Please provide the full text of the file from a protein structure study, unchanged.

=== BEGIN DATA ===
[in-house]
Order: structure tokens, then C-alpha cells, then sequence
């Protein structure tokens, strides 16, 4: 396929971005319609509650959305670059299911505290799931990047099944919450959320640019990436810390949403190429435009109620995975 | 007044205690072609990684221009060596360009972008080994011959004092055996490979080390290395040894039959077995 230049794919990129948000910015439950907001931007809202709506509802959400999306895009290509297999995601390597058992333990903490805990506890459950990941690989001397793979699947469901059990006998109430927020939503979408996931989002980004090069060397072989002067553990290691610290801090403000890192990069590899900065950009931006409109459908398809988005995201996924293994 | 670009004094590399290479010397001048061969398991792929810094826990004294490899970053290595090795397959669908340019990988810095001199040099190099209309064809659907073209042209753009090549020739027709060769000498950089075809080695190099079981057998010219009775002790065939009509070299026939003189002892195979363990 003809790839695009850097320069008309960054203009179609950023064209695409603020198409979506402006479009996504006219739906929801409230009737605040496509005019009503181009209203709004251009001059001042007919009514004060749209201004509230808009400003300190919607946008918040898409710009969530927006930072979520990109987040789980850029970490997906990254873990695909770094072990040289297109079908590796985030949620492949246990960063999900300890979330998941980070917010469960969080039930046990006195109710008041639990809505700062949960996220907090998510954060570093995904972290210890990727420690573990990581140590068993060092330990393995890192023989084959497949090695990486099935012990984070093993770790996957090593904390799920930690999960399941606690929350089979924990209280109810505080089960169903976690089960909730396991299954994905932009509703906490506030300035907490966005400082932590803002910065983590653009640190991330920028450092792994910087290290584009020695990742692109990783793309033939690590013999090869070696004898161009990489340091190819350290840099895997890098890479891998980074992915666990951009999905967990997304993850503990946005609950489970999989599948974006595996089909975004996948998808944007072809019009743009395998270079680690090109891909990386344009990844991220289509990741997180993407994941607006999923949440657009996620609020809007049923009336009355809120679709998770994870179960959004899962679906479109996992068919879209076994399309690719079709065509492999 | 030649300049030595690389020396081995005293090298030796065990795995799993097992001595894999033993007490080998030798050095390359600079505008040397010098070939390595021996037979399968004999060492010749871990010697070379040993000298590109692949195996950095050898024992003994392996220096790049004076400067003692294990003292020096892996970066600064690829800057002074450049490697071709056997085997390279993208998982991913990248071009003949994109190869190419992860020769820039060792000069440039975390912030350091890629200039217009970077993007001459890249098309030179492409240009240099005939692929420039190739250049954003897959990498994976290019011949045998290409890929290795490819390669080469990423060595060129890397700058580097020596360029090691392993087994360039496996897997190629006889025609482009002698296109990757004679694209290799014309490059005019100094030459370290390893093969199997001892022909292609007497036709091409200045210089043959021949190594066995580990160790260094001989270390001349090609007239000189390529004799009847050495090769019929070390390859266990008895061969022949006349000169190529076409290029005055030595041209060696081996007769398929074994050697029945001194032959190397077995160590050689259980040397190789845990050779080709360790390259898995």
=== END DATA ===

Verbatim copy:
[in-house]
Order: structure tokens, then C-alpha cells, then sequence
């Protein structure tokens, strides 16, 4: 396929971005319609509650959305670059299911505290799931990047099944919450959320640019990436810390949403190429435009109620995975 | 007044205690072609990684221009060596360009972008080994011959004092055996490979080390290395040894039959077995 230049794919990129948000910015439950907001931007809202709506509802959400999306895009290509297999995601390597058992333990903490805990506890459950990941690989001397793979699947469901059990006998109430927020939503979408996931989002980004090069060397072989002067553990290691610290801090403000890192990069590899900065950009931006409109459908398809988005995201996924293994 | 670009004094590399290479010397001048061969398991792929810094826990004294490899970053290595090795397959669908340019990988810095001199040099190099209309064809659907073209042209753009090549020739027709060769000498950089075809080695190099079981057998010219009775002790065939009509070299026939003189002892195979363990 003809790839695009850097320069008309960054203009179609950023064209695409603020198409979506402006479009996504006219739906929801409230009737605040496509005019009503181009209203709004251009001059001042007919009514004060749209201004509230808009400003300190919607946008918040898409710009969530927006930072979520990109987040789980850029970490997906990254873990695909770094072990040289297109079908590796985030949620492949246990960063999900300890979330998941980070917010469960969080039930046990006195109710008041639990809505700062949960996220907090998510954060570093995904972290210890990727420690573990990581140590068993060092330990393995890192023989084959497949090695990486099935012990984070093993770790996957090593904390799920930690999960399941606690929350089979924990209280109810505080089960169903976690089960909730396991299954994905932009509703906490506030300035907490966005400082932590803002910065983590653009640190991330920028450092792994910087290290584009020695990742692109990783793309033939690590013999090869070696004898161009990489340091190819350290840099895997890098890479891998980074992915666990951009999905967990997304993850503990946005609950489970999989599948974006595996089909975004996948998808944007072809019009743009395998270079680690090109891909990386344009990844991220289509990741997180993407994941607006999923949440657009996620609020809007049923009336009355809120679709998770994870179960959004899962679906479109996992068919879209076994399309690719079709065509492999 | 030649300049030595690389020396081995005293090298030796065990795995799993097992001595894999033993007490080998030798050095390359600079505008040397010098070939390595021996037979399968004999060492010749871990010697070379040993000298590109692949195996950095050898024992003994392996220096790049004076400067003692294990003292020096892996970066600064690829800057002074450049490697071709056997085997390279993208998982991913990248071009003949994109190869190419992860020769820039060792000069440039975390912030350091890629200039217009970077993007001459890249098309030179492409240009240099005939692929420039190739250049954003897959990498994976290019011949045998290409890929290795490819390669080469990423060595060129890397700058580097020596360029090691392993087994360039496996897997190629006889025609482009002698296109990757004679694209290799014309490059005019100094030459370290390893093969199997001892022909292609007497036709091409200045210089043959021949190594066995580990160790260094001989270390001349090609007239000189390529004799009847050495090769019929070390390859266990008895061969022949006349000169190529076409290029005055030595041209060696081996007769398929074994050697029945001194032959190397077995160590050689259980040397190789845990050779080709360790390259898995």